I’d like to see the shape abilities in this to really be able to make your avatar look like you want instead of the equivalent of the newbie Ruth in Second Life.


Cloud Party on Facebook_1340109151111

I mean, while I really do understand they are in early beta, being forced to look like this on opening day seems a bit dated at best. Not exactly the technology launch I was expecting. If anything, Cloud Party seems more like a technology preview than a finished application.


I would have hoped that a serious virtual world offering on Facebook would have been more polished. I’m already biased against these things because I always seem to see these virtual worlds in browser and they end up lackluster in seriously released form, but being lackluster out of the gate is just an insult to me. The entire point of trying to get people to be excited about a product is to put your best foot forward on a public launch. In the world of social media, especially in Facebook, you are now in a world of hurt as hundreds of millions of potential people check out your launch and say “What the hell is this?” and move on to something like Castleville or Angry Birds.


Considerably, that’s the audience you’re playing to at this point if you’re trying to get into social media implementation, and Zynga will bitch slap you if you don’t bring your A-Game to the table from the beginning. One of the comments I’ve heard over and again while using Cloud Party is that it’s like Second Life circa 2004, which to me isn’t a good thing. I mean, I find it hard to justify that this is a leap forward when technologically speaking it’s being openly compared to technology from 8 years ago.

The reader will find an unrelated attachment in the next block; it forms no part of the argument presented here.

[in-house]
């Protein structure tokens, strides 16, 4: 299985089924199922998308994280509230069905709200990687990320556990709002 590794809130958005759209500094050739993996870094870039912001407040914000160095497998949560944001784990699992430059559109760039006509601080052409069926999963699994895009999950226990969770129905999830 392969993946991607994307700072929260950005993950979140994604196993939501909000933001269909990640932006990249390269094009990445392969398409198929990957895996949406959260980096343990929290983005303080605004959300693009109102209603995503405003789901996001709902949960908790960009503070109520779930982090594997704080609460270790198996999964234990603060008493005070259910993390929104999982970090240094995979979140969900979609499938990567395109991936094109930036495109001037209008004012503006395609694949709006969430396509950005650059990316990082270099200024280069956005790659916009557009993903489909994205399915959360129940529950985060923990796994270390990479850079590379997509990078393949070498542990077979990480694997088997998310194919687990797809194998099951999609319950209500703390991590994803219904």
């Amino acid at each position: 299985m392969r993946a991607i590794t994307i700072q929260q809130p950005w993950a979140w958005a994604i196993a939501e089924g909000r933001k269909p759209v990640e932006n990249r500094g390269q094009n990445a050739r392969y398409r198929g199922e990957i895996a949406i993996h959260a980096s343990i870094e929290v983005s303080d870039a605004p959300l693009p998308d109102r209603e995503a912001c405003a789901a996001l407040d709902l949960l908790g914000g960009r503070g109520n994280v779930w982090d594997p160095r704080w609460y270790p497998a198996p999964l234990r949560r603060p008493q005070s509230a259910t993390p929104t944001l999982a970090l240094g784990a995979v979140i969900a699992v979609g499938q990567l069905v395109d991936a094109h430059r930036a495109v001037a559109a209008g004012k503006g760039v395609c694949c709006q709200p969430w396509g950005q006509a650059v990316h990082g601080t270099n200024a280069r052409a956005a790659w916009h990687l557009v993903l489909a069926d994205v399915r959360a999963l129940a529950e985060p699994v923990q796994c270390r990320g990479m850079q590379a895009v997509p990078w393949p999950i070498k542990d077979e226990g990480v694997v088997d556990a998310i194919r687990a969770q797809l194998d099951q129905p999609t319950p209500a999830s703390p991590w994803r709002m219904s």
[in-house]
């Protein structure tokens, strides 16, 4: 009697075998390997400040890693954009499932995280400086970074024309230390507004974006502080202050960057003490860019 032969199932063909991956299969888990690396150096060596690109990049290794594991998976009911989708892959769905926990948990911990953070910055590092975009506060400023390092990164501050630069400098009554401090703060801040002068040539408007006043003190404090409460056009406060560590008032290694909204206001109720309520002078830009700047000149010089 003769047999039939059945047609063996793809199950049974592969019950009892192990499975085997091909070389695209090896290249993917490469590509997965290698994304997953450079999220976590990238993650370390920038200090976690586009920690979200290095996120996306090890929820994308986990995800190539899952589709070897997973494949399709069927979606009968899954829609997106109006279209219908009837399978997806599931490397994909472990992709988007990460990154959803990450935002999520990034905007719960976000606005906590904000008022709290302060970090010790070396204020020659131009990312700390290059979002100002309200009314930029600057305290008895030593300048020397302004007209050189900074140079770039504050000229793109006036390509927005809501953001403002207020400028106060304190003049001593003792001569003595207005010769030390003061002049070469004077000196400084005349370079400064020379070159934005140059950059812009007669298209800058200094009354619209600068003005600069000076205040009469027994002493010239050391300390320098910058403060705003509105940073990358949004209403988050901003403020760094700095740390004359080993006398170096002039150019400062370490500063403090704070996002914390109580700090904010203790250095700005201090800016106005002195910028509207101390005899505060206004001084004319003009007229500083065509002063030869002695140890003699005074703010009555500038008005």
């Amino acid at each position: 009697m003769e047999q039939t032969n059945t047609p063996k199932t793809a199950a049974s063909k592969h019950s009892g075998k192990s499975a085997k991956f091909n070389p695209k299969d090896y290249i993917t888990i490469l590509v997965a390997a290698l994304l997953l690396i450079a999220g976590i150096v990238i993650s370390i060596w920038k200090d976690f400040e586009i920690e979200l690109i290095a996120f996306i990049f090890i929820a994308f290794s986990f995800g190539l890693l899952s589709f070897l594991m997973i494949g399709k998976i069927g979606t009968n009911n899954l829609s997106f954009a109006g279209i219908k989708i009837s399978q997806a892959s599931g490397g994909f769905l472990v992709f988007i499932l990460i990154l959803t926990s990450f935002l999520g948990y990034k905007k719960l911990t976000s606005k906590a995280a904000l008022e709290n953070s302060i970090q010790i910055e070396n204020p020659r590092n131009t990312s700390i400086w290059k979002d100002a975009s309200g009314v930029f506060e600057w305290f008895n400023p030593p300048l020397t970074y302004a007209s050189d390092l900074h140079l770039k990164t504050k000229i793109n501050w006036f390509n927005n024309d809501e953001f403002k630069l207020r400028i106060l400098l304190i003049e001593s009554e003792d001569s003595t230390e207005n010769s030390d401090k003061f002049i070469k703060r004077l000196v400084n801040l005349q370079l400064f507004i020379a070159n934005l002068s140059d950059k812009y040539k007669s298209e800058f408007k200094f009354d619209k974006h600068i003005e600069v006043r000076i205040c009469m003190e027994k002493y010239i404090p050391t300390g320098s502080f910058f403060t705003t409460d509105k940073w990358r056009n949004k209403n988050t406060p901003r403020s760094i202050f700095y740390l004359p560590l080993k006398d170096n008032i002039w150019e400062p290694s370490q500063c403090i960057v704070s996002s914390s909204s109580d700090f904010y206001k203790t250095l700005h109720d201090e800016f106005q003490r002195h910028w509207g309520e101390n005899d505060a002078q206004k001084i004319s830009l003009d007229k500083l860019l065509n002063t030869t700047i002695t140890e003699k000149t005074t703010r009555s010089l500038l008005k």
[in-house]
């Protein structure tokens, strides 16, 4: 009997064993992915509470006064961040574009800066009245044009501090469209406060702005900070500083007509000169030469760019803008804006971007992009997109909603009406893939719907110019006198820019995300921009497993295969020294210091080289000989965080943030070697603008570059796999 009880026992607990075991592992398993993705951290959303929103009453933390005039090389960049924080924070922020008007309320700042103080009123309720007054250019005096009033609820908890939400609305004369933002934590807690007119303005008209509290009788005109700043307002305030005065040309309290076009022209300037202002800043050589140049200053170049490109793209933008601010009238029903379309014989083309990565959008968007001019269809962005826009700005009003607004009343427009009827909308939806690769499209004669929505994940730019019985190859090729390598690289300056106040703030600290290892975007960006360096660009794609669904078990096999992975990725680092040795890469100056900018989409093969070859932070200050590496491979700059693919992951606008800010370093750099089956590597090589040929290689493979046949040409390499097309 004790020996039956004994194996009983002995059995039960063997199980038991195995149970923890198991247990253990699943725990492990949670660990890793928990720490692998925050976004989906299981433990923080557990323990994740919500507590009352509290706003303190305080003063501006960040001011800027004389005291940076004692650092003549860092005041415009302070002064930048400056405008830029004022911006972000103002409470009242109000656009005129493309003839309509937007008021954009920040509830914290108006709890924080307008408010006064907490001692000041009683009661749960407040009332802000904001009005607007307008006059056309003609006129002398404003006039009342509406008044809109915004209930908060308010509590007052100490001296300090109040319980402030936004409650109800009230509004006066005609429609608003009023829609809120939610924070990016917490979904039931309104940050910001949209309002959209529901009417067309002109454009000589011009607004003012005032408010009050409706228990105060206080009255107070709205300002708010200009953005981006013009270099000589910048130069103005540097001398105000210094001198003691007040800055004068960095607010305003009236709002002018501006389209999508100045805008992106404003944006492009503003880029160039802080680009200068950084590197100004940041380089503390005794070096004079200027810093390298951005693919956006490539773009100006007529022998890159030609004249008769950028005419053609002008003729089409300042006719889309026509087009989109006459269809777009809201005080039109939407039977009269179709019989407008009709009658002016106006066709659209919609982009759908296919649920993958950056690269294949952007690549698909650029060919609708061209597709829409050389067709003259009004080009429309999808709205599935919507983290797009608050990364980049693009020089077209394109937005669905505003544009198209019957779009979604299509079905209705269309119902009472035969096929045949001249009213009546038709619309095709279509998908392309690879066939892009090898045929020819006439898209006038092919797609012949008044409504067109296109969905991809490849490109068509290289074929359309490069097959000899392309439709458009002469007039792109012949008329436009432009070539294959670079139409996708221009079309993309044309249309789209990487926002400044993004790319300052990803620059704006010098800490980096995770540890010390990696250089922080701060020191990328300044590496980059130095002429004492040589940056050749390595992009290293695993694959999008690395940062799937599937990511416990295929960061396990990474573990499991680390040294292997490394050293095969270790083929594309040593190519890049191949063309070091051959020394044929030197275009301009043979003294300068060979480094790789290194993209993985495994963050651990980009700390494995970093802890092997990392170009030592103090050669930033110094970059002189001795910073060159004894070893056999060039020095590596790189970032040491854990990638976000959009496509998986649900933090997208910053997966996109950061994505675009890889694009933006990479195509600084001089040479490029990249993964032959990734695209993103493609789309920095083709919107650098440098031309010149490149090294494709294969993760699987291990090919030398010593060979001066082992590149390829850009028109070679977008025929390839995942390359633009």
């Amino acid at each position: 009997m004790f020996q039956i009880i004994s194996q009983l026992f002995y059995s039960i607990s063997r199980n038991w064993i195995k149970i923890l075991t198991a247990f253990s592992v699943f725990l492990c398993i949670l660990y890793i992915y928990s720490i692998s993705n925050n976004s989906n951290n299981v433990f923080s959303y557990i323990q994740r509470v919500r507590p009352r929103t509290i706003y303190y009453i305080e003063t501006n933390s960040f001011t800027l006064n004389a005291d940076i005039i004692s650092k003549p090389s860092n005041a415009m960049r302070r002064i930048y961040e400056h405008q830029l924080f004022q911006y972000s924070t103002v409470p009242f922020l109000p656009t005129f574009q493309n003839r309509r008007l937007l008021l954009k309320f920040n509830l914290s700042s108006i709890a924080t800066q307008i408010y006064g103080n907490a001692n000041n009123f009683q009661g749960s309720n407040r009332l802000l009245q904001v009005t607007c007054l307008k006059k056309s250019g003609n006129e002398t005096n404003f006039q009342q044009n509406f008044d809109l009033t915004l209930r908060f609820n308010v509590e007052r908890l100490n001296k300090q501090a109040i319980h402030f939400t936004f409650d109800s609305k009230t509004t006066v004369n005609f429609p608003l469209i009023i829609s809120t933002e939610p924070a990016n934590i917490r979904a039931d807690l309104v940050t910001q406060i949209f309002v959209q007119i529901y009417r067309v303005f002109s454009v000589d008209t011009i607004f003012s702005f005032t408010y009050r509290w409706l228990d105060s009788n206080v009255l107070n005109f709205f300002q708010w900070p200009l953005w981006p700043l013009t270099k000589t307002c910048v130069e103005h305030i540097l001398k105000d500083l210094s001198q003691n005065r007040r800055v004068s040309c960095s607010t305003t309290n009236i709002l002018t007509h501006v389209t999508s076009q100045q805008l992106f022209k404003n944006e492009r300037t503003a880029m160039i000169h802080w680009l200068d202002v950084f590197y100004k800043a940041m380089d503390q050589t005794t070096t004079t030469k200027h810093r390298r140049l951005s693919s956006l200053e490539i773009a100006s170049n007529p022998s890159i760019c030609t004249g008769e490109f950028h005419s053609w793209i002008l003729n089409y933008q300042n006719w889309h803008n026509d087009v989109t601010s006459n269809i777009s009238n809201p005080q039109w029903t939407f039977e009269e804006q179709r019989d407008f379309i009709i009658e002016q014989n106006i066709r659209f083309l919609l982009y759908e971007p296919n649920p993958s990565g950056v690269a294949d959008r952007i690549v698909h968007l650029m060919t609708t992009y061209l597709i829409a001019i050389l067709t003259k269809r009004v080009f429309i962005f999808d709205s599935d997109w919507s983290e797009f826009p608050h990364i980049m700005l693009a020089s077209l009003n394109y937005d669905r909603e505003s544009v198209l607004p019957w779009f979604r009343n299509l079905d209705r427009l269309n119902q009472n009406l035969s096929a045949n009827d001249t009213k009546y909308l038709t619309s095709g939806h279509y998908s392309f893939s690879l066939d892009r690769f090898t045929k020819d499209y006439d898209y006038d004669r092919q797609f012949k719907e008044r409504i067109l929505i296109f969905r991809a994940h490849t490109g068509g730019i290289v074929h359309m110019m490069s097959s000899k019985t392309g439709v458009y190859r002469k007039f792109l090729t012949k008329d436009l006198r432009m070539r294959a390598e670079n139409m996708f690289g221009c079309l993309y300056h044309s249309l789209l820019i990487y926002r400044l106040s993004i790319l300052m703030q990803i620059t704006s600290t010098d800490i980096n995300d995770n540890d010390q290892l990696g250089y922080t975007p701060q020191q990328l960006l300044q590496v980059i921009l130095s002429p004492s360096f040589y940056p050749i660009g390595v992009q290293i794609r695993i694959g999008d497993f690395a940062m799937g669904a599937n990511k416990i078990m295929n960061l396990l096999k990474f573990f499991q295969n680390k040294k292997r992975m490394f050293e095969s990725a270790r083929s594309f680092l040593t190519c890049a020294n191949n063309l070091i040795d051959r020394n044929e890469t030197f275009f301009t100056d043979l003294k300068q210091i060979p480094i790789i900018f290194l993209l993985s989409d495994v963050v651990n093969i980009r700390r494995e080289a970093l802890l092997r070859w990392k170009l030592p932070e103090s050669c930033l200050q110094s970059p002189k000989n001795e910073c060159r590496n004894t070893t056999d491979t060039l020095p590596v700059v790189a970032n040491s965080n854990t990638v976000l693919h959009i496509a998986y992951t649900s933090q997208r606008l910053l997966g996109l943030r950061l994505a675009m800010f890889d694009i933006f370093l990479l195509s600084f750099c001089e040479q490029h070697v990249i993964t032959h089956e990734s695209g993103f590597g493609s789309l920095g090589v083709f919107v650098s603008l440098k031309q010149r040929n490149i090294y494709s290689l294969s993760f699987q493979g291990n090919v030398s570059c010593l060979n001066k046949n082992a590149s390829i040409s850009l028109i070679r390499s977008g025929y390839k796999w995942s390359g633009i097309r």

However there is some good…


Far be it for me to be completely negative here, because I really do think there is a bit of good to be had from this. What is lacking in presentation and technical prowess I’d state is made up in the sociological indoctrination aspect. At the very least, this is a very lightweight virtual world implementation stripped down for the Facebook short attention span crowd. Being in a web browser is good for people who can’t be bothered to have a full fledged client, so you can’t exactly expect this to be Crysis level graphics. That being said, I’m still not impressed by Cloud Party. We could very well say that avayal.live does a far better job of virtual world in a browser, and if it wasn’t for the sandbox ability of Cloud Party, then it wouldn’t really have anything to add merit to its existence. Essentially, the sandbox ability is really the only saving grace here against many other virtual worlds in a web browser.






An early version of web.alive (avayalive) shows a much more polished interface.



Not to disappoint Kevin, who for all intents and purposes is the resident virtual worlds bad-ass, there are a number of sociological merits for implementing a virtual environment in a web browser, however such comes at the expense of lowest common denominator graphics and/or functionality to compensate (at least with current generation technology). In the long haul, it still offers something compelling for the light usage aspect but I wouldn’t go so far to say they’ve “done the impossible” as I read on their forums from another user.


The underlying question for me has always been that fine line of metaphor interaction, where we have to ask whether a stripped down virtual world in a web browser is really the future or whether we should instead be focusing on integrating the web into a native virtual world client. I clearly fall on the latter opinion in that a web browser is the lowest hanging fruit of complexity to incorporate into a virtual world client while in order to incorporate a virtual world into a web browser it will clearly have to suffer along a lot of lines to make this happen. Why take something that by all means should be graphically pleasing (a metaverse client) and deliberately bastardize it to work in a constraint that it is arbitrary?